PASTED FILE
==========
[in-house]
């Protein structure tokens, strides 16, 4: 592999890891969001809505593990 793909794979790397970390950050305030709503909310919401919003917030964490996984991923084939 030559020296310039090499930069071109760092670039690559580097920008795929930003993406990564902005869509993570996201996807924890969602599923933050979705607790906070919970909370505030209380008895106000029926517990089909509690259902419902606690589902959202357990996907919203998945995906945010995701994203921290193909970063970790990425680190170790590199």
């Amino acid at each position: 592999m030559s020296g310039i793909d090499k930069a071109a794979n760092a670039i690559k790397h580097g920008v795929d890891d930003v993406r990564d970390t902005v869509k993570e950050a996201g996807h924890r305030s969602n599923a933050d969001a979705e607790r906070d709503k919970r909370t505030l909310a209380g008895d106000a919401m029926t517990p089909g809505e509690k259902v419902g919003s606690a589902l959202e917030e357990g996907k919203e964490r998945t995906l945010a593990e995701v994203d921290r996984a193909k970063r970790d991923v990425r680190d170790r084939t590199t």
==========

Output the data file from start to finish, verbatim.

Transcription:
[in-house]
């Protein structure tokens, strides 16, 4: 592999890891969001809505593990 793909794979790397970390950050305030709503909310919401919003917030964490996984991923084939 030559020296310039090499930069071109760092670039690559580097920008795929930003993406990564902005869509993570996201996807924890969602599923933050979705607790906070919970909370505030209380008895106000029926517990089909509690259902419902606690589902959202357990996907919203998945995906945010995701994203921290193909970063970790990425680190170790590199």
């Amino acid at each position: 592999m030559s020296g310039i793909d090499k930069a071109a794979n760092a670039i690559k790397h580097g920008v795929d890891d930003v993406r990564d970390t902005v869509k993570e950050a996201g996807h924890r305030s969602n599923a933050d969001a979705e607790r906070d709503k919970r909370t505030l909310a209380g008895d106000a919401m029926t517990p089909g809505e509690k259902v419902g919003s606690a589902l959202e917030e357990g996907k919203e964490r998945t995906l945010a593990e995701v994203d921290r996984a193909k970063r970790d991923v990425r680190d170790r084939t590199t």